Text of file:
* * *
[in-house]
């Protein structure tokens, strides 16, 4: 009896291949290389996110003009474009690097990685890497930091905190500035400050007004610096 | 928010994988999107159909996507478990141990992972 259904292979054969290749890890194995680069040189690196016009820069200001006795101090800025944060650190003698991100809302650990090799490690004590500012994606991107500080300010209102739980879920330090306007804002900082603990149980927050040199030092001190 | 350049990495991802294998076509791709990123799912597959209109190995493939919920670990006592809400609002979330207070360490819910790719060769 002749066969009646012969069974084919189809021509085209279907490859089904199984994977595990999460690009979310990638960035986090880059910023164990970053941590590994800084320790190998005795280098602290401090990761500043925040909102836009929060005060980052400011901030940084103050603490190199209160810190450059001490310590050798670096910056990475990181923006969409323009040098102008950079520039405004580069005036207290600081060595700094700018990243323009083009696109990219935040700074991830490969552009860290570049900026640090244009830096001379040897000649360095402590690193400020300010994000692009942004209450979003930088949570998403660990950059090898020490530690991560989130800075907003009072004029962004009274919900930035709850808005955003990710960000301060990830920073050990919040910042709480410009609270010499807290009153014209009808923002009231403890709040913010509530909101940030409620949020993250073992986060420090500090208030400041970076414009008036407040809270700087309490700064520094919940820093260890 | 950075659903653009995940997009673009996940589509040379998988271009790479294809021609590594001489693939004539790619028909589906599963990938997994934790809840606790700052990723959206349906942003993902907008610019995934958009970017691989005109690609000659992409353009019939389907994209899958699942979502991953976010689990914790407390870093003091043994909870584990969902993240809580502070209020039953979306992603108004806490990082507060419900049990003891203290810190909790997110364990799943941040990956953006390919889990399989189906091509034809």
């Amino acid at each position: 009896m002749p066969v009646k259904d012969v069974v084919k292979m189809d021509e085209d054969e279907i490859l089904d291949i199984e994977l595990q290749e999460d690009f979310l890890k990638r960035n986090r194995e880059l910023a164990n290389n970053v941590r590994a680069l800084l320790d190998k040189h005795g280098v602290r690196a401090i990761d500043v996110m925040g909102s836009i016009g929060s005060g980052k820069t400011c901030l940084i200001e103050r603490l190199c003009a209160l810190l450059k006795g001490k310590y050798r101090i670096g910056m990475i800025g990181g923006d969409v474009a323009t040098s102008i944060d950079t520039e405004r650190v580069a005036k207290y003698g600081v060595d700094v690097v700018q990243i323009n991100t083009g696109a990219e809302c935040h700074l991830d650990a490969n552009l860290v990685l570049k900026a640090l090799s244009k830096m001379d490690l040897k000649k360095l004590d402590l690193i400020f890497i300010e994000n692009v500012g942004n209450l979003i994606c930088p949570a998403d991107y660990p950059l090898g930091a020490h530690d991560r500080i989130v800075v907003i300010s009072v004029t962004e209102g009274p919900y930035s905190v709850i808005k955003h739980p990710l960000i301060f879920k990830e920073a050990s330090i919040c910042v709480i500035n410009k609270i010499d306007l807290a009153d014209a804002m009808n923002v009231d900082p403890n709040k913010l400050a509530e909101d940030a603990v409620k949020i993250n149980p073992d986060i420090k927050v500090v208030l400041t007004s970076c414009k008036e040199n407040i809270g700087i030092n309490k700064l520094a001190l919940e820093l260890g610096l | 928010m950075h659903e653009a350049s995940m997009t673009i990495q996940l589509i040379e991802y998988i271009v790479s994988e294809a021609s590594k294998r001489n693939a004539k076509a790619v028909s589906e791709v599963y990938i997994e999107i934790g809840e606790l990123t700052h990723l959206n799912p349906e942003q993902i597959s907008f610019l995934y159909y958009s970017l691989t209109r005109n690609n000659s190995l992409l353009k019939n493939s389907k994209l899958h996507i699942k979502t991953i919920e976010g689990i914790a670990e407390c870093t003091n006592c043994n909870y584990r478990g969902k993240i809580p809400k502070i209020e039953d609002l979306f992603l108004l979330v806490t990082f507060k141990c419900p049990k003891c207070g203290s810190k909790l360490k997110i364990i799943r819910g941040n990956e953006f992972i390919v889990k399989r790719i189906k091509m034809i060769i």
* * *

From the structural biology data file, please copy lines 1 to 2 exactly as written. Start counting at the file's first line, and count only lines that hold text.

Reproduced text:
[in-house]
């Protein structure tokens, strides 16, 4: 009896291949290389996110003009474009690097990685890497930091905190500035400050007004610096 | 928010994988999107159909996507478990141990992972 259904292979054969290749890890194995680069040189690196016009820069200001006795101090800025944060650190003698991100809302650990090799490690004590500012994606991107500080300010209102739980879920330090306007804002900082603990149980927050040199030092001190 | 350049990495991802294998076509791709990123799912597959209109190995493939919920670990006592809400609002979330207070360490819910790719060769 002749066969009646012969069974084919189809021509085209279907490859089904199984994977595990999460690009979310990638960035986090880059910023164990970053941590590994800084320790190998005795280098602290401090990761500043925040909102836009929060005060980052400011901030940084103050603490190199209160810190450059001490310590050798670096910056990475990181923006969409323009040098102008950079520039405004580069005036207290600081060595700094700018990243323009083009696109990219935040700074991830490969552009860290570049900026640090244009830096001379040897000649360095402590690193400020300010994000692009942004209450979003930088949570998403660990950059090898020490530690991560989130800075907003009072004029962004009274919900930035709850808005955003990710960000301060990830920073050990919040910042709480410009609270010499807290009153014209009808923002009231403890709040913010509530909101940030409620949020993250073992986060420090500090208030400041970076414009008036407040809270700087309490700064520094919940820093260890 | 950075659903653009995940997009673009996940589509040379998988271009790479294809021609590594001489693939004539790619028909589906599963990938997994934790809840606790700052990723959206349906942003993902907008610019995934958009970017691989005109690609000659992409353009019939389907994209899958699942979502991953976010689990914790407390870093003091043994909870584990969902993240809580502070209020039953979306992603108004806490990082507060419900049990003891203290810190909790997110364990799943941040990956953006390919889990399989189906091509034809």